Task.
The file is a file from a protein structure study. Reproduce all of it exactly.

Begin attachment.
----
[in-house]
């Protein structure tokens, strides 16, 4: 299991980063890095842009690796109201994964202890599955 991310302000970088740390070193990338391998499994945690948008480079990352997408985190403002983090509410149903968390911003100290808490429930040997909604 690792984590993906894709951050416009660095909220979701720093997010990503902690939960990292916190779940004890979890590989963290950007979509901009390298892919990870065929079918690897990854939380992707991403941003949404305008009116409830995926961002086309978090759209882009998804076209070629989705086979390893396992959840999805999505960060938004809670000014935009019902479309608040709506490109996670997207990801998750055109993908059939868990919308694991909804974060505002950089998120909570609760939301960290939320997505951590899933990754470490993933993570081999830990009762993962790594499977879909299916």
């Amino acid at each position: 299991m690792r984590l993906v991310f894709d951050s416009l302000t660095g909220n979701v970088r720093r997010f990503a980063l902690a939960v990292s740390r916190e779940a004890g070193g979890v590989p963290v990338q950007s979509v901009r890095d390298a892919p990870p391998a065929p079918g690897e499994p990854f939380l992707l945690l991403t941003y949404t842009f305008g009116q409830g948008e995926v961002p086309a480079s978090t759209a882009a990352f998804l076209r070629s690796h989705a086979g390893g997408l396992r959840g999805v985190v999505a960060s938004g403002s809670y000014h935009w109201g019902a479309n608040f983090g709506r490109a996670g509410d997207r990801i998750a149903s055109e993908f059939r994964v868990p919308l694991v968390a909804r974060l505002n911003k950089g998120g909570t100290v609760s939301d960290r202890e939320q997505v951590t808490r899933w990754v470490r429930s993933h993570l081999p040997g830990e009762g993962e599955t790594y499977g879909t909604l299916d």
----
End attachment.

[in-house]
């Protein structure tokens, strides 16, 4: 299991980063890095842009690796109201994964202890599955 991310302000970088740390070193990338391998499994945690948008480079990352997408985190403002983090509410149903968390911003100290808490429930040997909604 690792984590993906894709951050416009660095909220979701720093997010990503902690939960990292916190779940004890979890590989963290950007979509901009390298892919990870065929079918690897990854939380992707991403941003949404305008009116409830995926961002086309978090759209882009998804076209070629989705086979390893396992959840999805999505960060938004809670000014935009019902479309608040709506490109996670997207990801998750055109993908059939868990919308694991909804974060505002950089998120909570609760939301960290939320997505951590899933990754470490993933993570081999830990009762993962790594499977879909299916």
């Amino acid at each position: 299991m690792r984590l993906v991310f894709d951050s416009l302000t660095g909220n979701v970088r720093r997010f990503a980063l902690a939960v990292s740390r916190e779940a004890g070193g979890v590989p963290v990338q950007s979509v901009r890095d390298a892919p990870p391998a065929p079918g690897e499994p990854f939380l992707l945690l991403t941003y949404t842009f305008g009116q409830g948008e995926v961002p086309a480079s978090t759209a882009a990352f998804l076209r070629s690796h989705a086979g390893g997408l396992r959840g999805v985190v999505a960060s938004g403002s809670y000014h935009w109201g019902a479309n608040f983090g709506r490109a996670g509410d997207r990801i998750a149903s055109e993908f059939r994964v868990p919308l694991v968390a909804r974060l505002n911003k950089g998120g909570t100290v609760s939301d960290r202890e939320q997505v951590t808490r899933w990754v470490r429930s993933h993570l081999p040997g830990e009762g993962e599955t790594y499977g879909t909604l299916d």